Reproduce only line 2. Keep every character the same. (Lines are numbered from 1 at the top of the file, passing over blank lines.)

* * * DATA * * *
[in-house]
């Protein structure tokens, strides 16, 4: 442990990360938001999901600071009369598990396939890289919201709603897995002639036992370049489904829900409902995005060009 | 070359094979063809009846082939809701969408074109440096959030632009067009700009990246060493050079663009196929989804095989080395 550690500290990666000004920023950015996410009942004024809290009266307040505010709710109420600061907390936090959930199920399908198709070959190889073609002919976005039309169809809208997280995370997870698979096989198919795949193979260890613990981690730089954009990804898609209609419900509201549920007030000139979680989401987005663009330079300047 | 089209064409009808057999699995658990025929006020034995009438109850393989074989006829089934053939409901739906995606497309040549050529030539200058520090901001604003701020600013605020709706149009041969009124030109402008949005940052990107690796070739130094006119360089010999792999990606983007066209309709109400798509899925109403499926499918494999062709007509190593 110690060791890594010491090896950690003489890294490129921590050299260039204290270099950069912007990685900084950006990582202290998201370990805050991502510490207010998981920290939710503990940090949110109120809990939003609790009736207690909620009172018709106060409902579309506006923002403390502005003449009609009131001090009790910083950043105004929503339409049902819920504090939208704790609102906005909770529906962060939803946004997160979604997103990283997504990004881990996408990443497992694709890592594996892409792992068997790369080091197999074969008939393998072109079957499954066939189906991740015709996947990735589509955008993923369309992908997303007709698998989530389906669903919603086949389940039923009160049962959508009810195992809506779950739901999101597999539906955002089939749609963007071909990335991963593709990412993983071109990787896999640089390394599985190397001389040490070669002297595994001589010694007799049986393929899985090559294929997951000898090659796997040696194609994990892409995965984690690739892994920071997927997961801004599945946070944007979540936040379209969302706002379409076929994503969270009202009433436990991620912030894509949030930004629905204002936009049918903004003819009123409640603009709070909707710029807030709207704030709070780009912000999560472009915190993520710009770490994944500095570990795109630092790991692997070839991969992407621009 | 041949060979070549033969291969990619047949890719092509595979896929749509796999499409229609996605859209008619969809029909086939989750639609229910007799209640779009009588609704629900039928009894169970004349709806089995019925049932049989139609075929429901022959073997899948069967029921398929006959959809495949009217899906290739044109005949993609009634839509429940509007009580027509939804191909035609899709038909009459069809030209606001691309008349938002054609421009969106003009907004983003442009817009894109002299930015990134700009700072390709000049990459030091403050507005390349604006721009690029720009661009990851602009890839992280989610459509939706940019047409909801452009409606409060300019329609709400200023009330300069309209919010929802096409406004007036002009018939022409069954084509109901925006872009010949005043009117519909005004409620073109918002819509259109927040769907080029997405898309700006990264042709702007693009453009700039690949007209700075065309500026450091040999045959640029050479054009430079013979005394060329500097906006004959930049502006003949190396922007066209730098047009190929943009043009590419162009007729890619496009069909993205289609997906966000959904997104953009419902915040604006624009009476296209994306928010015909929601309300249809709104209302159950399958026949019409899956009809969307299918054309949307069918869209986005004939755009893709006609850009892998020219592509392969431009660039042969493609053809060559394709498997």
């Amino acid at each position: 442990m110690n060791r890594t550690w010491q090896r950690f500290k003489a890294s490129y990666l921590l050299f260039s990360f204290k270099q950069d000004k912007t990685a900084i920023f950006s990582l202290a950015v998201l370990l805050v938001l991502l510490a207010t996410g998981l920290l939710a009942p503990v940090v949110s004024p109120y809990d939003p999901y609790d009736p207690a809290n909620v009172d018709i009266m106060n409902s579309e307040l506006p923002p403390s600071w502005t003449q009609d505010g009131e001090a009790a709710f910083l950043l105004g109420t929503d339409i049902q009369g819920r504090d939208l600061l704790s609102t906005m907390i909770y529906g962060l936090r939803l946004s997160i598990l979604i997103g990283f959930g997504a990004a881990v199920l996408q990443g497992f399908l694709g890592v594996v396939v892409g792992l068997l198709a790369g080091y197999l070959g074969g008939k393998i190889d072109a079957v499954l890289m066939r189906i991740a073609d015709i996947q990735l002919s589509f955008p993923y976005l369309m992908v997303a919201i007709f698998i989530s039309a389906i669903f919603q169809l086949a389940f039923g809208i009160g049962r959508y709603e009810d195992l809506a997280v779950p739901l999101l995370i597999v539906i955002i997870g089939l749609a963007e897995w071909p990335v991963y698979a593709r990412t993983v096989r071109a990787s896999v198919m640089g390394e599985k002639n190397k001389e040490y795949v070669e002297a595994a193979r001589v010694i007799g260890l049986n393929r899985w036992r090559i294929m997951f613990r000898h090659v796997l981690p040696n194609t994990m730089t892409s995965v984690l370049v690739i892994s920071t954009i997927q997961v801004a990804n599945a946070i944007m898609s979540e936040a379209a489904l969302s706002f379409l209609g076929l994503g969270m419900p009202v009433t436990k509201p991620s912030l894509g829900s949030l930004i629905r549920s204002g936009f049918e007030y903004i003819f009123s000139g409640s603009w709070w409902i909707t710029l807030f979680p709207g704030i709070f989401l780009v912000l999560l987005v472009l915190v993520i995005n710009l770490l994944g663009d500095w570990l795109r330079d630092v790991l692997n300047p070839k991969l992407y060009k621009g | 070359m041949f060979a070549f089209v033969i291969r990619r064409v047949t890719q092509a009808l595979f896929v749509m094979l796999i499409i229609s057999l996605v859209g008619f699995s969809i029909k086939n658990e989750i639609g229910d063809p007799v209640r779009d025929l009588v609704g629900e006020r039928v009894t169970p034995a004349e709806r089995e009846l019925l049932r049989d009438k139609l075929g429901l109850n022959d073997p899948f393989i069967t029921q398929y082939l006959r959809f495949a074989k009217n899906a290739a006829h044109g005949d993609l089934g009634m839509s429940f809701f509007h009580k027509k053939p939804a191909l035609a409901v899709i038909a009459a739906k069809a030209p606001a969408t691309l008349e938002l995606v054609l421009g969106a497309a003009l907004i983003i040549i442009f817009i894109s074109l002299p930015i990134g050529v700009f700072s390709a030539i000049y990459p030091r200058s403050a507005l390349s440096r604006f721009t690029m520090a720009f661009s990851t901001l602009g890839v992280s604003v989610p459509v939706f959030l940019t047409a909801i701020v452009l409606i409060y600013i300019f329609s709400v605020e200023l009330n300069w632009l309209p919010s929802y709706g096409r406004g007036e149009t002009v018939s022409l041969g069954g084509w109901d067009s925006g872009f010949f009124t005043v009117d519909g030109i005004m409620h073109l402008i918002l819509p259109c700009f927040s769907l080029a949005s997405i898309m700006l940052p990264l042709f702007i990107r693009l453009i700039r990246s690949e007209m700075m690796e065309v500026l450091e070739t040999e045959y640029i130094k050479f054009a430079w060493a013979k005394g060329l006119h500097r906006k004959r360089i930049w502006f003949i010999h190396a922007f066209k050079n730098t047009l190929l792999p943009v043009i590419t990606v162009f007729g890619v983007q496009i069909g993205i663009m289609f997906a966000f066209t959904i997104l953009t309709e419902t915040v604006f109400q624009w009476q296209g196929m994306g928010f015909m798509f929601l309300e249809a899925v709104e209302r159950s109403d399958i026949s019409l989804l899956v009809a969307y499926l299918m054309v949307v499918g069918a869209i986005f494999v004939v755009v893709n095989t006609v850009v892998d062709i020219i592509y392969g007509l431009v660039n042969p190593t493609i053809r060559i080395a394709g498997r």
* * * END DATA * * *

């Protein structure tokens, strides 16, 4: 442990990360938001999901600071009369598990396939890289919201709603897995002639036992370049489904829900409902995005060009 | 070359094979063809009846082939809701969408074109440096959030632009067009700009990246060493050079663009196929989804095989080395 550690500290990666000004920023950015996410009942004024809290009266307040505010709710109420600061907390936090959930199920399908198709070959190889073609002919976005039309169809809208997280995370997870698979096989198919795949193979260890613990981690730089954009990804898609209609419900509201549920007030000139979680989401987005663009330079300047 | 089209064409009808057999699995658990025929006020034995009438109850393989074989006829089934053939409901739906995606497309040549050529030539200058520090901001604003701020600013605020709706149009041969009124030109402008949005940052990107690796070739130094006119360089010999792999990606983007066209309709109400798509899925109403499926499918494999062709007509190593 110690060791890594010491090896950690003489890294490129921590050299260039204290270099950069912007990685900084950006990582202290998201370990805050991502510490207010998981920290939710503990940090949110109120809990939003609790009736207690909620009172018709106060409902579309506006923002403390502005003449009609009131001090009790910083950043105004929503339409049902819920504090939208704790609102906005909770529906962060939803946004997160979604997103990283997504990004881990996408990443497992694709890592594996892409792992068997790369080091197999074969008939393998072109079957499954066939189906991740015709996947990735589509955008993923369309992908997303007709698998989530389906669903919603086949389940039923009160049962959508009810195992809506779950739901999101597999539906955002089939749609963007071909990335991963593709990412993983071109990787896999640089390394599985190397001389040490070669002297595994001589010694007799049986393929899985090559294929997951000898090659796997040696194609994990892409995965984690690739892994920071997927997961801004599945946070944007979540936040379209969302706002379409076929994503969270009202009433436990991620912030894509949030930004629905204002936009049918903004003819009123409640603009709070909707710029807030709207704030709070780009912000999560472009915190993520710009770490994944500095570990795109630092790991692997070839991969992407621009 | 041949060979070549033969291969990619047949890719092509595979896929749509796999499409229609996605859209008619969809029909086939989750639609229910007799209640779009009588609704629900039928009894169970004349709806089995019925049932049989139609075929429901022959073997899948069967029921398929006959959809495949009217899906290739044109005949993609009634839509429940509007009580027509939804191909035609899709038909009459069809030209606001691309008349938002054609421009969106003009907004983003442009817009894109002299930015990134700009700072390709000049990459030091403050507005390349604006721009690029720009661009990851602009890839992280989610459509939706940019047409909801452009409606409060300019329609709400200023009330300069309209919010929802096409406004007036002009018939022409069954084509109901925006872009010949005043009117519909005004409620073109918002819509259109927040769907080029997405898309700006990264042709702007693009453009700039690949007209700075065309500026450091040999045959640029050479054009430079013979005394060329500097906006004959930049502006003949190396922007066209730098047009190929943009043009590419162009007729890619496009069909993205289609997906966000959904997104953009419902915040604006624009009476296209994306928010015909929601309300249809709104209302159950399958026949019409899956009809969307299918054309949307069918869209986005004939755009893709006609850009892998020219592509392969431009660039042969493609053809060559394709498997």